NYCC 2017 Sells 200k Tickets, Discussing Five-Day Expansion

New York Comic Con
Credit: ReedPOP

The 2017 New York Comic Con had 200,000 paid visitors over the course of four days earlier this month, beating out the previous year by 20,000 - and they're already planning for more with next year's from October 4 to 7, 2018.

With NYCC behind us (and ReedPOP having taken some time to recuperate), Newsarama spoke with the company's Event Director Mike Armstrong about this year's convention - which has soundly become the largest of its kind in North America.

Credit: ReedPOP

Newsarama: Mike, how was 2017 New York Comic Con for you - professionally and personally?

Mike Armstrong: This was my eigth NYCC and it's amazing to think of how far the show has come since 2010. It wasn't that long ago that we were selling tickets on-site. Our show floor changed every year because of construction in our main hall. This year on Saturday I took a walk with our Event Manager, Kristina Rogers, and went to see Madison Square Garden and the Hammerstein. Seeing people in costume and wearing badges and making the same walk really put things into perspective. It wasn't that long ago that we could barely fill Javits and now we are really taking over the whole city.

Nrama: You’ve said elsewhere that 200,000 tickets were sold for this year’s event, but that isn't necessarily the attendance due to their only being one-day passes. Do you have any kind of judgement yet on the number of unique people who came to NYCC?

Armstrong: Sorry Chris I don't have those numbers just yet. We have always measured our attendance based on number of unique tickets sold.

Nrama: However you slice it, 200,000 tickets is up tremendously from 2016's reported 180,000 tickets. To what would you attribute that near 10% jump?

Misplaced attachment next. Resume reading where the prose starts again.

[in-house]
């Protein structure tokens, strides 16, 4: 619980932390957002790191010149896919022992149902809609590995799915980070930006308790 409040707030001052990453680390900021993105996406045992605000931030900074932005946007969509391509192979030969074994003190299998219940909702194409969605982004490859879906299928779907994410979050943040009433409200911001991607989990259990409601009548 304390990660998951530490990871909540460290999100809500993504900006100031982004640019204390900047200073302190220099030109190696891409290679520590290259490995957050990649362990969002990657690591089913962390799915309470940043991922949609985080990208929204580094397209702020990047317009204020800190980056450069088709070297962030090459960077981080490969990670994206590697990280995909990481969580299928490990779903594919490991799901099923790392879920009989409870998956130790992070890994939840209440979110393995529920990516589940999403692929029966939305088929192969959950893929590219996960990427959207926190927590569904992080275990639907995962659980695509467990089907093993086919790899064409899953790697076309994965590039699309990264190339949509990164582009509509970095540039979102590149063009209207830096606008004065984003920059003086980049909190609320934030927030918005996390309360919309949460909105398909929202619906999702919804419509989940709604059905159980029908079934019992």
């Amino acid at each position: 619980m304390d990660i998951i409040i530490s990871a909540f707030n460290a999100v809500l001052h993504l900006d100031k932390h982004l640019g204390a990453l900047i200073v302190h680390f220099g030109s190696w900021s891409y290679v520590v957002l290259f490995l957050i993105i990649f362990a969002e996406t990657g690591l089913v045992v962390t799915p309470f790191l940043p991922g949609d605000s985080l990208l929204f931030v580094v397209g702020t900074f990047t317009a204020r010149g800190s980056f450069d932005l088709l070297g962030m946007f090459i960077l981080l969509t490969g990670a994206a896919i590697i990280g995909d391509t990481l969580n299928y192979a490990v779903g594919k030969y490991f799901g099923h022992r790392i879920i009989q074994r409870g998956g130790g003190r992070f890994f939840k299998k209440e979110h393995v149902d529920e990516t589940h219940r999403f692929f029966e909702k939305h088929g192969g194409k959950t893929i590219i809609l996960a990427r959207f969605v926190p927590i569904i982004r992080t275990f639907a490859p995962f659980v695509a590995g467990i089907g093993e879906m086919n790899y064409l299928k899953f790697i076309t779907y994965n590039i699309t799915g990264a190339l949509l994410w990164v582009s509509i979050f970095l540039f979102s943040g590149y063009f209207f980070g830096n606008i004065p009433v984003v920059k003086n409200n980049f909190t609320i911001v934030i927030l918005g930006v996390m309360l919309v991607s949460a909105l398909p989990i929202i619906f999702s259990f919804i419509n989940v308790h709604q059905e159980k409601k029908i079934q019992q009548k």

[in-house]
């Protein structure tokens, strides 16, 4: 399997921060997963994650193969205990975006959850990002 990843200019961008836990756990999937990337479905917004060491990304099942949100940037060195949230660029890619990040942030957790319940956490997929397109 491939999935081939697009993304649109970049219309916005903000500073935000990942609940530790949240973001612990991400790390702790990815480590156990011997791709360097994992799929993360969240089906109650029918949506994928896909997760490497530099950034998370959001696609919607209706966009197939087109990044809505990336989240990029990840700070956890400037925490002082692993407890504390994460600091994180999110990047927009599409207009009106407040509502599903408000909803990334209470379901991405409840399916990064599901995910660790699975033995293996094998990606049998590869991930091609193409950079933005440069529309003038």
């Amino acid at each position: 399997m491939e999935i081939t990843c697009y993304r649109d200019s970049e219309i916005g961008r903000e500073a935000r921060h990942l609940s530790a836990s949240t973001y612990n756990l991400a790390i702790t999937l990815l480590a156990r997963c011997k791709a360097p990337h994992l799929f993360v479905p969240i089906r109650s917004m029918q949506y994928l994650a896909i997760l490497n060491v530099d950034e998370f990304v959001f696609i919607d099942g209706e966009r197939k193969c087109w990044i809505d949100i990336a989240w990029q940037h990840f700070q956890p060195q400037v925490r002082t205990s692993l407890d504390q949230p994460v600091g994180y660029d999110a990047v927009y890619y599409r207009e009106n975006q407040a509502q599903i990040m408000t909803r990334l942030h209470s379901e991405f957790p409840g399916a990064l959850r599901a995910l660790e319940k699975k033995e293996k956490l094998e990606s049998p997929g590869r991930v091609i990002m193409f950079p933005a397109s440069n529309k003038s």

Armstrong: I think it speaks to our ability to program content for a diverse set of fans. We've also worked very hard to work with partners and sponsors to create immersive experiences on the show floor and our fan base has really responded to that.

Credit: ReedPOP

Nrama: Talking with people who were there, and the number one issue seemed to be the continued construction at the Javits and the hope - someday - to use the entire center in a larger capacity. What do you know about the Javits construction timeline, and when NYCC might be able to do more at the center?

Armstrong: We expect to have the new Javits building in 2021. With that new space and the continued development of the Hudson Yards area, we are set up well for continued growth within the immediate Javits area.

Nrama: I'm also told of severe lines in the bathrooms, attributed by some to cosplayers using it to change rather than the cosplay room ReedPOP set aside. Can you address that situation at all?

Armstrong: We have a dedicated Cosplay changing room, but we either need to add another one or expand our current room. I love NYCC because of the incredible cosplay but we need to do a better job of accommodating them and everyone else around them.

Nrama: Next to the cosplay room this year was a Quiet Room - an excellent but possibly overlooked addition to the con. How did this go this year, and do you plan on bringing it back next year?